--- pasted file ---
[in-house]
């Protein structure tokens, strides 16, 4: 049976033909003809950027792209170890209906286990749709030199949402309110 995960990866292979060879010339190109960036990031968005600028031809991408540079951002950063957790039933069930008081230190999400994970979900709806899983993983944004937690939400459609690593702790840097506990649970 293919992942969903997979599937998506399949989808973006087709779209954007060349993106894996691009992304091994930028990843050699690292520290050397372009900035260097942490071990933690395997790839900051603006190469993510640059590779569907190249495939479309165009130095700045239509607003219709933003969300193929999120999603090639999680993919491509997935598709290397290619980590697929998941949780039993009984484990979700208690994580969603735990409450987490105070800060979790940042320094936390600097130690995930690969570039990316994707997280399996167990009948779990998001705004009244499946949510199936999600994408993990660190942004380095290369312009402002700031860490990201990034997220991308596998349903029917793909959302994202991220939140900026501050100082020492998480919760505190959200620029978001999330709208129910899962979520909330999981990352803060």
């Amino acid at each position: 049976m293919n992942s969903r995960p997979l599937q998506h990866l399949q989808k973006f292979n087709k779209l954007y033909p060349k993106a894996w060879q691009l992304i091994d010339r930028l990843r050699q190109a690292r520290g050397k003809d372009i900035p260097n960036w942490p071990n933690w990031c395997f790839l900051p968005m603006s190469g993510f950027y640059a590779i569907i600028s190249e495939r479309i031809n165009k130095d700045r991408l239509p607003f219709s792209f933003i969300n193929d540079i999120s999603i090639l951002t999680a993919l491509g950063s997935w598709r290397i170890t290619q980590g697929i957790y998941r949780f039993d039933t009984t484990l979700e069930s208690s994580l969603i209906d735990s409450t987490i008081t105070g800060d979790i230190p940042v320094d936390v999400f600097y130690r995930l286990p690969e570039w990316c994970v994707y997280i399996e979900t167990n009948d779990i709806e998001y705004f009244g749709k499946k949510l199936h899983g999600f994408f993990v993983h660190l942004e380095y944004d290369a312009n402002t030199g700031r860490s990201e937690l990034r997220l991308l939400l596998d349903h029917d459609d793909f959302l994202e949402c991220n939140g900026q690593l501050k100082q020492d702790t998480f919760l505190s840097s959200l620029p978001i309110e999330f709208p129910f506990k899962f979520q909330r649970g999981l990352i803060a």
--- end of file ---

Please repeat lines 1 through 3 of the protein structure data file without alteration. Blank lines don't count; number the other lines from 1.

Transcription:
[in-house]
């Protein structure tokens, strides 16, 4: 049976033909003809950027792209170890209906286990749709030199949402309110 995960990866292979060879010339190109960036990031968005600028031809991408540079951002950063957790039933069930008081230190999400994970979900709806899983993983944004937690939400459609690593702790840097506990649970 293919992942969903997979599937998506399949989808973006087709779209954007060349993106894996691009992304091994930028990843050699690292520290050397372009900035260097942490071990933690395997790839900051603006190469993510640059590779569907190249495939479309165009130095700045239509607003219709933003969300193929999120999603090639999680993919491509997935598709290397290619980590697929998941949780039993009984484990979700208690994580969603735990409450987490105070800060979790940042320094936390600097130690995930690969570039990316994707997280399996167990009948779990998001705004009244499946949510199936999600994408993990660190942004380095290369312009402002700031860490990201990034997220991308596998349903029917793909959302994202991220939140900026501050100082020492998480919760505190959200620029978001999330709208129910899962979520909330999981990352803060």
């Amino acid at each position: 049976m293919n992942s969903r995960p997979l599937q998506h990866l399949q989808k973006f292979n087709k779209l954007y033909p060349k993106a894996w060879q691009l992304i091994d010339r930028l990843r050699q190109a690292r520290g050397k003809d372009i900035p260097n960036w942490p071990n933690w990031c395997f790839l900051p968005m603006s190469g993510f950027y640059a590779i569907i600028s190249e495939r479309i031809n165009k130095d700045r991408l239509p607003f219709s792209f933003i969300n193929d540079i999120s999603i090639l951002t999680a993919l491509g950063s997935w598709r290397i170890t290619q980590g697929i957790y998941r949780f039993d039933t009984t484990l979700e069930s208690s994580l969603i209906d735990s409450t987490i008081t105070g800060d979790i230190p940042v320094d936390v999400f600097y130690r995930l286990p690969e570039w990316c994970v994707y997280i399996e979900t167990n009948d779990i709806e998001y705004f009244g749709k499946k949510l199936h899983g999600f994408f993990v993983h660190l942004e380095y944004d290369a312009n402002t030199g700031r860490s990201e937690l990034r997220l991308l939400l596998d349903h029917d459609d793909f959302l994202e949402c991220n939140g900026q690593l501050k100082q020492d702790t998480f919760l505190s840097s959200l620029p978001i309110e999330f709208p129910f506990k899962f979520q909330r649970g999981l990352i803060a």